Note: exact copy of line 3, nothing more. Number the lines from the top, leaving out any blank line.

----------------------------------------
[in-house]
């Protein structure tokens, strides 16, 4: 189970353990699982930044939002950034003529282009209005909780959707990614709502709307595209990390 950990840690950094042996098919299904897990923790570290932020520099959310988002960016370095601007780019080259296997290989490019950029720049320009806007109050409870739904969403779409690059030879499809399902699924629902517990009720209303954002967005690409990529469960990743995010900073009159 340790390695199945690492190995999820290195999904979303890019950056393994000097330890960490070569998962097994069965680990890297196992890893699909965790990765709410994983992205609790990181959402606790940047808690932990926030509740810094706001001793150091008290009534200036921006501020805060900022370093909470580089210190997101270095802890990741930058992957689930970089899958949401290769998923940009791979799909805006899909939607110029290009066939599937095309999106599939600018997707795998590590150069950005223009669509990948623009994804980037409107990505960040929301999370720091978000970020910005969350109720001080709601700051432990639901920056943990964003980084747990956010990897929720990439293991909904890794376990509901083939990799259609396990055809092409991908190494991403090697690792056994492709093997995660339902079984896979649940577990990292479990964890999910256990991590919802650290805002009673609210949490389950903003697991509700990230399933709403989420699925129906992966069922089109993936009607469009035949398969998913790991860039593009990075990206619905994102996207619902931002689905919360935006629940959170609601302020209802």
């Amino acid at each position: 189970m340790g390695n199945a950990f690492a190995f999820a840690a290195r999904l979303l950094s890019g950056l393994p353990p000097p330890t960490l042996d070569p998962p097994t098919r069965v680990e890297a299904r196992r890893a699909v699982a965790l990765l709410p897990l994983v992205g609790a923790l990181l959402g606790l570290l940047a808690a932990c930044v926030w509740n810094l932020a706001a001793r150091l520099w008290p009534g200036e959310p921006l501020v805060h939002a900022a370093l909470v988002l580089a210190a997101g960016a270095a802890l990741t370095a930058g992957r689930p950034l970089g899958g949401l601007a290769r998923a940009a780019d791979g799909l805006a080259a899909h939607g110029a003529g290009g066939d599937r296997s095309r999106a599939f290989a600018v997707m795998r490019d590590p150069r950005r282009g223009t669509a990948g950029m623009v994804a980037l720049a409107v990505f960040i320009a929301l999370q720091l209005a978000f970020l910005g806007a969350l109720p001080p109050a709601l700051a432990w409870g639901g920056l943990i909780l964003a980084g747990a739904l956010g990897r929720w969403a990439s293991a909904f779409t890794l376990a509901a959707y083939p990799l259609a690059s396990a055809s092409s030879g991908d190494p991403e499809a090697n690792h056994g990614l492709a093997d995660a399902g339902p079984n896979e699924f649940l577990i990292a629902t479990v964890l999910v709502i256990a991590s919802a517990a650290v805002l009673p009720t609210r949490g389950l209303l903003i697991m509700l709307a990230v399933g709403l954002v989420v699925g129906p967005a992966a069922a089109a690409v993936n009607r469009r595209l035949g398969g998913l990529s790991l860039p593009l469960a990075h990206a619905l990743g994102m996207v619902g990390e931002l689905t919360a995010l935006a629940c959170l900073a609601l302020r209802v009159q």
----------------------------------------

């Amino acid at each position: 189970m340790g390695n199945a950990f690492a190995f999820a840690a290195r999904l979303l950094s890019g950056l393994p353990p000097p330890t960490l042996d070569p998962p097994t098919r069965v680990e890297a299904r196992r890893a699909v699982a965790l990765l709410p897990l994983v992205g609790a923790l990181l959402g606790l570290l940047a808690a932990c930044v926030w509740n810094l932020a706001a001793r150091l520099w008290p009534g200036e959310p921006l501020v805060h939002a900022a370093l909470v988002l580089a210190a997101g960016a270095a802890l990741t370095a930058g992957r689930p950034l970089g899958g949401l601007a290769r998923a940009a780019d791979g799909l805006a080259a899909h939607g110029a003529g290009g066939d599937r296997s095309r999106a599939f290989a600018v997707m795998r490019d590590p150069r950005r282009g223009t669509a990948g950029m623009v994804a980037l720049a409107v990505f960040i320009a929301l999370q720091l209005a978000f970020l910005g806007a969350l109720p001080p109050a709601l700051a432990w409870g639901g920056l943990i909780l964003a980084g747990a739904l956010g990897r929720w969403a990439s293991a909904f779409t890794l376990a509901a959707y083939p990799l259609a690059s396990a055809s092409s030879g991908d190494p991403e499809a090697n690792h056994g990614l492709a093997d995660a399902g339902p079984n896979e699924f649940l577990i990292a629902t479990v964890l999910v709502i256990a991590s919802a517990a650290v805002l009673p009720t609210r949490g389950l209303l903003i697991m509700l709307a990230v399933g709403l954002v989420v699925g129906p967005a992966a069922a089109a690409v993936n009607r469009r595209l035949g398969g998913l990529s790991l860039p593009l469960a990075h990206a619905l990743g994102m996207v619902g990390e931002l689905t919360a995010l935006a629940c959170l900073a609601l302020r209802v009159q």